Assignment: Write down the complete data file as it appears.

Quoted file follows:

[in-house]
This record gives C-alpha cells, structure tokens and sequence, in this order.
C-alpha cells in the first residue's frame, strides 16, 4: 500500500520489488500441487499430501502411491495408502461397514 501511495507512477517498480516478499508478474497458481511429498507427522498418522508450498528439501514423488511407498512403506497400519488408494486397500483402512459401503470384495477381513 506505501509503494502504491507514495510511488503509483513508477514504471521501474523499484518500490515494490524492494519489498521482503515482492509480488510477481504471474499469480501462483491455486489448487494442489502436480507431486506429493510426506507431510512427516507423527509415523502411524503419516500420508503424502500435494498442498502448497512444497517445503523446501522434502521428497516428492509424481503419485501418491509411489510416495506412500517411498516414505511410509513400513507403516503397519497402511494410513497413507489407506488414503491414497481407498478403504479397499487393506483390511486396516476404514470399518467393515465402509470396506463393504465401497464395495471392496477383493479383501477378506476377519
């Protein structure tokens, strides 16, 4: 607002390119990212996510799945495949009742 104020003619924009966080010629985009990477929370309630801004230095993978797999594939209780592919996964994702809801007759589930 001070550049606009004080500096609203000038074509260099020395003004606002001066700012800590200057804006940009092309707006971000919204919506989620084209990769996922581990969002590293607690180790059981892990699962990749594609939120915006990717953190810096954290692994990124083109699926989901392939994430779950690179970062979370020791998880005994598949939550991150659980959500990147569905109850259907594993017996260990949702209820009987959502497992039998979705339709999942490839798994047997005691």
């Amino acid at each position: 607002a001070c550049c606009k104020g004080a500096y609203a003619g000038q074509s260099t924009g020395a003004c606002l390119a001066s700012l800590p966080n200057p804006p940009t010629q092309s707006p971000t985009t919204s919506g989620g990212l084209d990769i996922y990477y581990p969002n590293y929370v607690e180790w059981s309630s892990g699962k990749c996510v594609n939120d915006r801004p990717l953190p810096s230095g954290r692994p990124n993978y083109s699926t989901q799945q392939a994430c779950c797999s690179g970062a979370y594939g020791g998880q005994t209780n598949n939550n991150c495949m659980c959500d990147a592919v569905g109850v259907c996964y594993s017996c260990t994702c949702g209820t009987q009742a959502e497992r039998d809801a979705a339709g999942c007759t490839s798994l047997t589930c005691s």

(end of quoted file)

[in-house]
This record gives C-alpha cells, structure tokens and sequence, in this order.
C-alpha cells in the first residue's frame, strides 16, 4: 500500500520489488500441487499430501502411491495408502461397514 501511495507512477517498480516478499508478474497458481511429498507427522498418522508450498528439501514423488511407498512403506497400519488408494486397500483402512459401503470384495477381513 506505501509503494502504491507514495510511488503509483513508477514504471521501474523499484518500490515494490524492494519489498521482503515482492509480488510477481504471474499469480501462483491455486489448487494442489502436480507431486506429493510426506507431510512427516507423527509415523502411524503419516500420508503424502500435494498442498502448497512444497517445503523446501522434502521428497516428492509424481503419485501418491509411489510416495506412500517411498516414505511410509513400513507403516503397519497402511494410513497413507489407506488414503491414497481407498478403504479397499487393506483390511486396516476404514470399518467393515465402509470396506463393504465401497464395495471392496477383493479383501477378506476377519
């Protein structure tokens, strides 16, 4: 607002390119990212996510799945495949009742 104020003619924009966080010629985009990477929370309630801004230095993978797999594939209780592919996964994702809801007759589930 001070550049606009004080500096609203000038074509260099020395003004606002001066700012800590200057804006940009092309707006971000919204919506989620084209990769996922581990969002590293607690180790059981892990699962990749594609939120915006990717953190810096954290692994990124083109699926989901392939994430779950690179970062979370020791998880005994598949939550991150659980959500990147569905109850259907594993017996260990949702209820009987959502497992039998979705339709999942490839798994047997005691």
């Amino acid at each position: 607002a001070c550049c606009k104020g004080a500096y609203a003619g000038q074509s260099t924009g020395a003004c606002l390119a001066s700012l800590p966080n200057p804006p940009t010629q092309s707006p971000t985009t919204s919506g989620g990212l084209d990769i996922y990477y581990p969002n590293y929370v607690e180790w059981s309630s892990g699962k990749c996510v594609n939120d915006r801004p990717l953190p810096s230095g954290r692994p990124n993978y083109s699926t989901q799945q392939a994430c779950c797999s690179g970062a979370y594939g020791g998880q005994t209780n598949n939550n991150c495949m659980c959500d990147a592919v569905g109850v259907c996964y594993s017996c260990t994702c949702g209820t009987q009742a959502e497992r039998d809801a979705a339709g999942c007759t490839s798994l047997t589930c005691s």